It'a a Seller's Market Now

While these margins alone still do not provide adequate risk-adjusted returns on capital for the banking industry as a whole, they do represent a significant shift away from the almost unrivaled "borrower's market" that prevailed during most of the past decade.

They also incorporate a progressive differentiation in risk assessment as lenders become more discriminating about individual credits and potential exposure to country risks -- both conditions conspicuously lacking during the latter stages of the 1980's boom.

Illustrating this phenomenon is a comparison drawn from our surveys of the large corporate markets in Germany (still Europe's dominant economy despite the onset of recession) and the four Nordic markets (where economic conditions are at their lowest ebb in roughly 50 years).

Just two years ago, all-in margins separating the two areas were estimated to be less than 1/8 0/0, whereas today the differential is some 30 basis points.

Nordics Expect Big Jump

Moreover, while finance directors in Germany (whose companies access the Euromarkets) would also expect margins to rise, those in the Nordic markets anticipate a further substantial jump in all-in margins.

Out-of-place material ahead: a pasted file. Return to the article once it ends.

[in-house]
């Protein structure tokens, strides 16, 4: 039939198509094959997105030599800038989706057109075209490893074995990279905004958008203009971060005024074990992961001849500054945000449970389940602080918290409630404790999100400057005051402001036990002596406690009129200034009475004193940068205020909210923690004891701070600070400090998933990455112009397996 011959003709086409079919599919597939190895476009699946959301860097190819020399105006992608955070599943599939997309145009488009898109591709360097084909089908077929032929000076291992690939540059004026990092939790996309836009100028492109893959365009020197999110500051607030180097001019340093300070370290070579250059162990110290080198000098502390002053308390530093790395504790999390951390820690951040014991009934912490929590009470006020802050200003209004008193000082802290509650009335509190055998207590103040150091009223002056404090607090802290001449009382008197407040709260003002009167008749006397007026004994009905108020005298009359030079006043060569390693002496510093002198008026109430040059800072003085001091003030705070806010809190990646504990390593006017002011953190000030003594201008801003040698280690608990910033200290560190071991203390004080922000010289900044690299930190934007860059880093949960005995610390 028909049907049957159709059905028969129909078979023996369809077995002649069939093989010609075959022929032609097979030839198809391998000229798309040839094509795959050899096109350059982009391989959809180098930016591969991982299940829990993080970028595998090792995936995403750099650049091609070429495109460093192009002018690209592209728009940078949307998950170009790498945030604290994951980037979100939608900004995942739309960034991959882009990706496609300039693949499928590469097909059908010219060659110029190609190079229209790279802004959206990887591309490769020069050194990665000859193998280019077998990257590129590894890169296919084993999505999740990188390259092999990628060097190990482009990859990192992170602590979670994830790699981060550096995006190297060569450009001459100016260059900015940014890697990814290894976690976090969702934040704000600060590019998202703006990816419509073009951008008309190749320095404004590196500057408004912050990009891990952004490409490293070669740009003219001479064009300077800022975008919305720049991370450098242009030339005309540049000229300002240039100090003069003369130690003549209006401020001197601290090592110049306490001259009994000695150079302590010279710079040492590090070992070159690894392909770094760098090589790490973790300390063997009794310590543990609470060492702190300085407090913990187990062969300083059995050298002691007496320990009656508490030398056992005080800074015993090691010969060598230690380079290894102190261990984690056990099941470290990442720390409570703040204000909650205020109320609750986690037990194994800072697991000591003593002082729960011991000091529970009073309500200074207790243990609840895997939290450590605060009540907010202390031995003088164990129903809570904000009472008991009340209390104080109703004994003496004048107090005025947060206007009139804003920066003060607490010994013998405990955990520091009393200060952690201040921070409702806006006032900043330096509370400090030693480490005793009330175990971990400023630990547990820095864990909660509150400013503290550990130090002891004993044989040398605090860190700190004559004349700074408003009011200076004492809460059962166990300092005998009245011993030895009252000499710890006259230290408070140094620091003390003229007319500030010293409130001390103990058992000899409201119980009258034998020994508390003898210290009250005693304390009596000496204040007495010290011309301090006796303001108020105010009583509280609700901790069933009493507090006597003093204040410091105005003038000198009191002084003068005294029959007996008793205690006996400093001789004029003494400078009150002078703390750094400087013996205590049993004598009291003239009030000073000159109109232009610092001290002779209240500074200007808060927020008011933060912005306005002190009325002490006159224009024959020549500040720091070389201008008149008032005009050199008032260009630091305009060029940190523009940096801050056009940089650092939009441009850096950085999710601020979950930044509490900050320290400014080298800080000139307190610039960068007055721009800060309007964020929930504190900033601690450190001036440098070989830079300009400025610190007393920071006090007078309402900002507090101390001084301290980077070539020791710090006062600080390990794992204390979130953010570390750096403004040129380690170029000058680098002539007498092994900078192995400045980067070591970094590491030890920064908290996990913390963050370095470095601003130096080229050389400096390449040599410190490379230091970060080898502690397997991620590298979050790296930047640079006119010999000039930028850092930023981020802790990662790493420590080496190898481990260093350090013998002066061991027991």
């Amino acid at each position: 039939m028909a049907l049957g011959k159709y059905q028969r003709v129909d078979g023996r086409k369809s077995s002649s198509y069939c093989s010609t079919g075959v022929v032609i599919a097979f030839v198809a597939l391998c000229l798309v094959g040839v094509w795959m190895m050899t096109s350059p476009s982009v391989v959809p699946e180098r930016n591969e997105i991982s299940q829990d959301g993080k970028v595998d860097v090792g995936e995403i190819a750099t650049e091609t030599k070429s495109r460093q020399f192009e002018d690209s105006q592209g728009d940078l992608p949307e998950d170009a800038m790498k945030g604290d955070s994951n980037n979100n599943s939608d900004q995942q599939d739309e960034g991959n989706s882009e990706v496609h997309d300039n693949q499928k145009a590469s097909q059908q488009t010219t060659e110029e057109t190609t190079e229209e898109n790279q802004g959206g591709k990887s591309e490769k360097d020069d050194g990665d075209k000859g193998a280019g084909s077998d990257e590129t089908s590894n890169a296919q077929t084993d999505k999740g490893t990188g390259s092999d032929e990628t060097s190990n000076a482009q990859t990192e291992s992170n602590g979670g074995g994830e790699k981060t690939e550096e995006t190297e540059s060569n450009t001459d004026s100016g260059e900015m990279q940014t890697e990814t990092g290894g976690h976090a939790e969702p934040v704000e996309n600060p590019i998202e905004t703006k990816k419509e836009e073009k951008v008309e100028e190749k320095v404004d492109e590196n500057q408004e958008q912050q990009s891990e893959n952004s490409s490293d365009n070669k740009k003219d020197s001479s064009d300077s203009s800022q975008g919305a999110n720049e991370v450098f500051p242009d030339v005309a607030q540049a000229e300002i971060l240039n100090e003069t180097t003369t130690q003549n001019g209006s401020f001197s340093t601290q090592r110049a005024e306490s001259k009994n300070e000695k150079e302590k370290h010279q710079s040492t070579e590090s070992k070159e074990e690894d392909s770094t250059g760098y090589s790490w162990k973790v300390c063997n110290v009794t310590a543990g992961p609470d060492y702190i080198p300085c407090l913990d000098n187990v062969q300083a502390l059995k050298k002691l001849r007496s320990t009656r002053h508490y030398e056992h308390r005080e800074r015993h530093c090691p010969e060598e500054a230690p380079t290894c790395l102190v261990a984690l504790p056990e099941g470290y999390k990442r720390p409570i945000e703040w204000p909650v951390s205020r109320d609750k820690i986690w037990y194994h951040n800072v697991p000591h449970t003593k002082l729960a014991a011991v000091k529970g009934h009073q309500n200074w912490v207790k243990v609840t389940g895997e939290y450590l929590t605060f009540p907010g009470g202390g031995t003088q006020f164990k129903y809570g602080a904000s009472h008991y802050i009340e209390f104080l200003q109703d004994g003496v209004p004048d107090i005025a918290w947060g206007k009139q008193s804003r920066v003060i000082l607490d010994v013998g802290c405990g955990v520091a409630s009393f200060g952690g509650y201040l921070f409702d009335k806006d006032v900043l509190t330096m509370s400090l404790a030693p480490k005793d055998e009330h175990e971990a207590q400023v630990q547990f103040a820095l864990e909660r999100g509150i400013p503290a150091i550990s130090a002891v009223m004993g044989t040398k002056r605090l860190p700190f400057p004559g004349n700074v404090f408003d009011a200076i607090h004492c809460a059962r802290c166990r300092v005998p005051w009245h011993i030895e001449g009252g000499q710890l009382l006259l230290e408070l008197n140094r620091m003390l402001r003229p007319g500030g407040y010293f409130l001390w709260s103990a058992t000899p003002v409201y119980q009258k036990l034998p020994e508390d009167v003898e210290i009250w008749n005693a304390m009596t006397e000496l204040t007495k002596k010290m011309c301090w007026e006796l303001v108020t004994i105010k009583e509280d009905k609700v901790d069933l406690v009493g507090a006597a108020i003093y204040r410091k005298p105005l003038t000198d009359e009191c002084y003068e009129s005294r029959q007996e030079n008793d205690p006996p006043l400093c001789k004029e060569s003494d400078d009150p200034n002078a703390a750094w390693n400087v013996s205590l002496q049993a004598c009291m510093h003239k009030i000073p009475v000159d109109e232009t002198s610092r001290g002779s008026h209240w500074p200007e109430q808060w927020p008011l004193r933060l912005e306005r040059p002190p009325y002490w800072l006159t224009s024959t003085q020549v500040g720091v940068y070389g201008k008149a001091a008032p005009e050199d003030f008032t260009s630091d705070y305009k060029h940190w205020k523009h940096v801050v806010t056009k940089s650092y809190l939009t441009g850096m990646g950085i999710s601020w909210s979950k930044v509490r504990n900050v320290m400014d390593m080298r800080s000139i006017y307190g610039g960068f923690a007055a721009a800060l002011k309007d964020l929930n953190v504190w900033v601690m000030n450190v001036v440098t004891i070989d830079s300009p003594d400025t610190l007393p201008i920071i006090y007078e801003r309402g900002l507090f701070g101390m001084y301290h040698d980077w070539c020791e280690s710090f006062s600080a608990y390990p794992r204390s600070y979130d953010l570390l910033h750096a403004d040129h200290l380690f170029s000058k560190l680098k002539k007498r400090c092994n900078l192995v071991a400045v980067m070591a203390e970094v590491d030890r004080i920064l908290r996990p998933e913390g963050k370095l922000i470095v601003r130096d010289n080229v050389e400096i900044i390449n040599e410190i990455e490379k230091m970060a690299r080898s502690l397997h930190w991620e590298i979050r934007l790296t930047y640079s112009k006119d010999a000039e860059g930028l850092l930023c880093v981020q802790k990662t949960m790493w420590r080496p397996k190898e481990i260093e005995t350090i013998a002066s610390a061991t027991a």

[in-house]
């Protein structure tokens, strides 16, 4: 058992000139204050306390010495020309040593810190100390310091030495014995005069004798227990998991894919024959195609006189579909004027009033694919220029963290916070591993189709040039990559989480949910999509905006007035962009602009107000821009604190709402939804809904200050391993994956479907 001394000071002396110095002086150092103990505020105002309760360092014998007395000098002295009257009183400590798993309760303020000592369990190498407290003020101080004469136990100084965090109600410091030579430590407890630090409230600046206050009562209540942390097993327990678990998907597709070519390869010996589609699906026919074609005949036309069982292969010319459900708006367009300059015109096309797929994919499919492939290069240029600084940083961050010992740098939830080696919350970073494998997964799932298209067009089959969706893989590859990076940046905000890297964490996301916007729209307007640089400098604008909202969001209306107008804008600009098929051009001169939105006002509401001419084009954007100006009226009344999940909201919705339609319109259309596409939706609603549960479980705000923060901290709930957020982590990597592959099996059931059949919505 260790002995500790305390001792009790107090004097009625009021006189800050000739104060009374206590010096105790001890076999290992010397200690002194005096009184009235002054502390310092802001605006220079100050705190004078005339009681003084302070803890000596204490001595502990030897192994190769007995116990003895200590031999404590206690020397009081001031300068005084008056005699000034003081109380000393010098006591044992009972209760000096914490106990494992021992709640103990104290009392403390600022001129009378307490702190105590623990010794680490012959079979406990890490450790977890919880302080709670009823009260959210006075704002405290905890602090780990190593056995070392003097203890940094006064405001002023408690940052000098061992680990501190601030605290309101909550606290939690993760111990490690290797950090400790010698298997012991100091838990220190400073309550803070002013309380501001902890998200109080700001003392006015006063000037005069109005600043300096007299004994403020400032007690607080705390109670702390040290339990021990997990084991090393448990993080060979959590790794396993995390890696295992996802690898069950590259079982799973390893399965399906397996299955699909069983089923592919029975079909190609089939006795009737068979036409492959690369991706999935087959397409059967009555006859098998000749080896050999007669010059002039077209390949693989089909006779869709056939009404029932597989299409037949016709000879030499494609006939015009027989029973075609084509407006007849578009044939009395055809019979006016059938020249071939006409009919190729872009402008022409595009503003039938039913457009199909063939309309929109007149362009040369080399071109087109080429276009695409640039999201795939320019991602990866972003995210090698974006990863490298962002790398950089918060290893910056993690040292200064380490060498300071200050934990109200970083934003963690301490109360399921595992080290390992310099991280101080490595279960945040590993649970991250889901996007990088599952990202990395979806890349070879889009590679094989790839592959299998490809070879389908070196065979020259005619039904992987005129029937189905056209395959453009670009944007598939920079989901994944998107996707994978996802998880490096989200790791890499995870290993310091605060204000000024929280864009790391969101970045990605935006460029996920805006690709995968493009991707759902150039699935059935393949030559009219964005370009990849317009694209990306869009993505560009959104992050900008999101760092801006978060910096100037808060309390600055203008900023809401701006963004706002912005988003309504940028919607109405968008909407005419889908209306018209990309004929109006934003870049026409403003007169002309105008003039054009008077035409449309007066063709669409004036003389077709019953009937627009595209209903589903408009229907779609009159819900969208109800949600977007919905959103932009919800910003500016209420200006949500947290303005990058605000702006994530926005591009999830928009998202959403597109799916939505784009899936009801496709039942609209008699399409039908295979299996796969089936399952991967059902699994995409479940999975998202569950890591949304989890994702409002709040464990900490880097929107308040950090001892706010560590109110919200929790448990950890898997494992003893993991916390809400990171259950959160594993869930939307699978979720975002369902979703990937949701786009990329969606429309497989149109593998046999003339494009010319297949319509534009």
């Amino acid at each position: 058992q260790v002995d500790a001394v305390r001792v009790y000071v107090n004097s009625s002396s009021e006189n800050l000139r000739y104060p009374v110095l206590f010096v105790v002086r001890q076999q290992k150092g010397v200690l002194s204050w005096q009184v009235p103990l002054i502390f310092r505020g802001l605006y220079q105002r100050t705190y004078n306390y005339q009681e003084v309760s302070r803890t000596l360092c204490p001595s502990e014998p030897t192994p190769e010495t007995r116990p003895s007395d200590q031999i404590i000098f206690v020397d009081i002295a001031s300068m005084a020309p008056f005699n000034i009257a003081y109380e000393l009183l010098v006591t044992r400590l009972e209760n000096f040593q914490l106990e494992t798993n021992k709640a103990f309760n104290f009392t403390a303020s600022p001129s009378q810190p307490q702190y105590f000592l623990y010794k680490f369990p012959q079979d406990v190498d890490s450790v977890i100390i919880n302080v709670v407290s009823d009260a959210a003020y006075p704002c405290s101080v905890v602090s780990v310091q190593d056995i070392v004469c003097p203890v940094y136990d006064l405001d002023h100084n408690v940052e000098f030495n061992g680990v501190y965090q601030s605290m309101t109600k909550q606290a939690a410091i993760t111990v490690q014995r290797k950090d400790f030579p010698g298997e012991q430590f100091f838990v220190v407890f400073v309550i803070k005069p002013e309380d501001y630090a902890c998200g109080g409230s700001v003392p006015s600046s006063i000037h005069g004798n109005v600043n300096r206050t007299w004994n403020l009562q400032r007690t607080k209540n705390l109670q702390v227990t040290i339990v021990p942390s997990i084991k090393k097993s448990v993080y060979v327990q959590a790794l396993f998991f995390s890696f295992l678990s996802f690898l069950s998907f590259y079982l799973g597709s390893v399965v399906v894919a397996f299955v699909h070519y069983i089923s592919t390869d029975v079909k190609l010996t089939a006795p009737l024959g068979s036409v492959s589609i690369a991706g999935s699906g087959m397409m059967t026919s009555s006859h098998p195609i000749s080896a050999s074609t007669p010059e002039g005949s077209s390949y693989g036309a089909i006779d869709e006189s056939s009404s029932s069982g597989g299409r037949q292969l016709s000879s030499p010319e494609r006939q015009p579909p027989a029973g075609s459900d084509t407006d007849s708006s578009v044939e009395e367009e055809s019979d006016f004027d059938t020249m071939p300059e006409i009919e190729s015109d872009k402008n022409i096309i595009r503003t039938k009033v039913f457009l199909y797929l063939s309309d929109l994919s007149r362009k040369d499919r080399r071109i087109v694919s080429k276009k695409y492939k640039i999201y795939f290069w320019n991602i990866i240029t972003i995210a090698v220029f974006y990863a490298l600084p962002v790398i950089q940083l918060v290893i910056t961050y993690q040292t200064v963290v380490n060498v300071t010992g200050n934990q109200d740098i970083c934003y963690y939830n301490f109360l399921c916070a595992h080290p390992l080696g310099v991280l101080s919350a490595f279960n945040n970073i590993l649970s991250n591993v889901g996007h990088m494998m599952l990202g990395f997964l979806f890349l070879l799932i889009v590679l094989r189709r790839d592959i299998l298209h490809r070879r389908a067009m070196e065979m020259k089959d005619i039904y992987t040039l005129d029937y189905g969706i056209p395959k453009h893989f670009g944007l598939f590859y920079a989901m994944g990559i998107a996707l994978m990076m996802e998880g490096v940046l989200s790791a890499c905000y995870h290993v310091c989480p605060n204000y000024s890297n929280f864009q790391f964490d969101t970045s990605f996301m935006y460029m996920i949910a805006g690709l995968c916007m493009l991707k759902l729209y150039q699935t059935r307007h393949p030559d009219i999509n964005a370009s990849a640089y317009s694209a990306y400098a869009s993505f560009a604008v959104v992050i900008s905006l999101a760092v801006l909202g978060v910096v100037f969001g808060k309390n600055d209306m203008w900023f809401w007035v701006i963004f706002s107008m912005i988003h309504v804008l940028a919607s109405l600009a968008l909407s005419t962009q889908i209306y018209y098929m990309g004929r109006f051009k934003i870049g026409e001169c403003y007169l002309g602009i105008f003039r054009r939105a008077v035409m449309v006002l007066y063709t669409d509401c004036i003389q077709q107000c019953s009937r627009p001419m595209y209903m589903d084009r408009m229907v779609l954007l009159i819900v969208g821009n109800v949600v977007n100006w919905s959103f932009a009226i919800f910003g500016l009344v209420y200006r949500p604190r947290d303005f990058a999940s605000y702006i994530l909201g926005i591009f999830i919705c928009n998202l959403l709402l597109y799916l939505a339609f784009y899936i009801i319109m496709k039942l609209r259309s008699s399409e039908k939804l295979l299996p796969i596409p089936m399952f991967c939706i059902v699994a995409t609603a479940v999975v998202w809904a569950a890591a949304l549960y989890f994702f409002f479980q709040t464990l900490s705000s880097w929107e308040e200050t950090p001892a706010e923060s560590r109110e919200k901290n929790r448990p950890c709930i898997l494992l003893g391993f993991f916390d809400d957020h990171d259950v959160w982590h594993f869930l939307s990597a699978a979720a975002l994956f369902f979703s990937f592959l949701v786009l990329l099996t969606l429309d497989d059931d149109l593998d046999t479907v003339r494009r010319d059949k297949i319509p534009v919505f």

Although banks may be heartened by these trends, the harsh reality is that these margins are still not sufficient to justify substantial "investment" in most companies, when adjusted for capital requirements and risk (absent other collateral pieces of business); and marginal returns on lending to large corporations in Germany and some other continental European markets still lag behind those possible in a number of other economies.

Equally problematic is that a steady rise in lending margins will continue to motivate the highest-quality corporations to abandon banks in favor of securities markets and other institutional investors -- much as has happened in the United States.

Trend Could Continue

Indeed, this trend could well gain momentum as long as capital requirements continue to prejudice against high-quality corporate borrowers/issuers, first by favoring sovereigns, para-statals, and financial institutions, and second, by failing to differentiate among different qualities of corporate credit.